Format

Send to

Choose Destination
See comment in PubMed Commons below
BJU Int. 2011 Oct;108(8):1302-8. doi: 10.1111/j.1464-410X.2010.09991.x. Epub 2011 Mar 4.

Benign prostatic hyperplasia: racial differences in treatment patterns and prostate cancer prevalence.

Author information

1
University of Texas, MD Anderson Cancer Center, Houston, TX, USA.

Abstract

OBJECTIVE:

• To compare prostate cancer, prostate-related surgery and acute urinary retention rates, as well as associated healthcare resource use over 11 years in African American and Caucasian men with benign prostatic hyperplasia (BPH).

PATIENTS AND METHODS:

• The BPH-related medical and surgical charges and events were determined for 398 African American men and 1656 Caucasian men followed for a mean of 10.2 years within a health maintenance organization. • Racial differences in clinical outcomes were evaluated using time-to-event analysis, stratifying results by baseline prostate-specific antigen (PSA) values.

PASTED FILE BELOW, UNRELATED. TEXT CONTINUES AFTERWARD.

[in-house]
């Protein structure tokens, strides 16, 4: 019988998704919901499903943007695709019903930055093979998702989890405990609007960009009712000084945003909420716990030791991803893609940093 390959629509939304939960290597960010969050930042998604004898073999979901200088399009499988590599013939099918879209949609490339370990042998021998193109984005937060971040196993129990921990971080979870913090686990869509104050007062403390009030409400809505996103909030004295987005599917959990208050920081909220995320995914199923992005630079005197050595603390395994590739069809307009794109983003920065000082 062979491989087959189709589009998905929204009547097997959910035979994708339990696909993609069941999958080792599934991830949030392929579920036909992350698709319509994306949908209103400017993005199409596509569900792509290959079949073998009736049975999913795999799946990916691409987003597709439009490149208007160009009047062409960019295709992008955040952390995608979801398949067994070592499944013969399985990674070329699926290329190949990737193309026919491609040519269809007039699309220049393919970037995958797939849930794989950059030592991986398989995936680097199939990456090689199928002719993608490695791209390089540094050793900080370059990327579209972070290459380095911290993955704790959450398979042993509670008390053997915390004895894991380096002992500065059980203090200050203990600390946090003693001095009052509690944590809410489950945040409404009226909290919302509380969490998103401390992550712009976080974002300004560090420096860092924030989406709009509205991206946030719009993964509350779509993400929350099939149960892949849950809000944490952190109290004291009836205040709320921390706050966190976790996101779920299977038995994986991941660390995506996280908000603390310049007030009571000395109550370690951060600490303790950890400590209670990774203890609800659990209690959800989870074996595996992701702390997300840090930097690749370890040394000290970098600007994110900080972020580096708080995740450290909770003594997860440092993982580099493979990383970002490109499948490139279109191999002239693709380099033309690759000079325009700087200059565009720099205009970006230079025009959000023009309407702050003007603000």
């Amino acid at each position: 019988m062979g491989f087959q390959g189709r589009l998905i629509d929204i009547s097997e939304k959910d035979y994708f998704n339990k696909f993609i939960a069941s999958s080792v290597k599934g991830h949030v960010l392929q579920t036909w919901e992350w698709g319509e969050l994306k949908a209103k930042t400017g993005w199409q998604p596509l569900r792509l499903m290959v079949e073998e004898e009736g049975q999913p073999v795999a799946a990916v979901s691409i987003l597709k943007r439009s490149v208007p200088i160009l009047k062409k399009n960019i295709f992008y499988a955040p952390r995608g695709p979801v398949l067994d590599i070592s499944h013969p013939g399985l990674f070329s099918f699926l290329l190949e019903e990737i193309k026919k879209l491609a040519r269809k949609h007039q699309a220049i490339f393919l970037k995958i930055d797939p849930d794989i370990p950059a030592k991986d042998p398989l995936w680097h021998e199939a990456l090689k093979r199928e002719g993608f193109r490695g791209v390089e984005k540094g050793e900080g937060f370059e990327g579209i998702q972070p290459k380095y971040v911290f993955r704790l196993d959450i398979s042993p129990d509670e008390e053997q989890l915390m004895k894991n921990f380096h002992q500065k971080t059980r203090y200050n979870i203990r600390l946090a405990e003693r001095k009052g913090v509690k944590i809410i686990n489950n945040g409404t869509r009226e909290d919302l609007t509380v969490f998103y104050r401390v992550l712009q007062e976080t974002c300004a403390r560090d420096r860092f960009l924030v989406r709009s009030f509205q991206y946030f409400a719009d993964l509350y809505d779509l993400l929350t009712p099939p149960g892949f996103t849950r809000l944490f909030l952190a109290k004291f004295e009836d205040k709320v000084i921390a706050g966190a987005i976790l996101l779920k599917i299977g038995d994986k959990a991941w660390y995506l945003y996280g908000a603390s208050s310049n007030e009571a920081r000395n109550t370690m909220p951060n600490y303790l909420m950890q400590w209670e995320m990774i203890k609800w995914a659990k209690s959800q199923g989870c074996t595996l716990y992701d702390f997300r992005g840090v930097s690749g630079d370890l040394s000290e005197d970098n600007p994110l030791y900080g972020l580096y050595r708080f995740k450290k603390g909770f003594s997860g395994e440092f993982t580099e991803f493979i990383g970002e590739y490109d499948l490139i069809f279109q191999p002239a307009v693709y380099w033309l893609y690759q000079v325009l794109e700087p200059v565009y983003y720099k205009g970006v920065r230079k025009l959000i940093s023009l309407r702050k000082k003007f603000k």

RESULTS:

• Risk of a prostate cancer diagnosis was 2.2 times greater in African American than Caucasian men (95% CI 1.48-3.35, P < 0.001) in analyses adjusting for serum PSA level. • Although African Americans were more likely to receive medical therapy for symptoms of BPH than Caucasians (43.5% vs 37.2%, respectively; P= 0.029), there were no clinically meaningful differences with respect to subsequent acute urinary retention or BPH-related surgery between them, or BPH-related medical charges (US $407 vs US $405 per month).

CONCLUSION:

• As evidenced by this analysis of 'real-world' clinical practice, African Americans with BPH have a much greater risk of developing prostate cancer than similar Caucasian men highlighting the need for education and early detection in this population.

[Indexed for MEDLINE]
Free full text
PubMed Commons home

PubMed Commons

0 comments
How to join PubMed Commons

    Supplemental Content

    Full text links

    Icon for Wiley
    Loading ...
    Support Center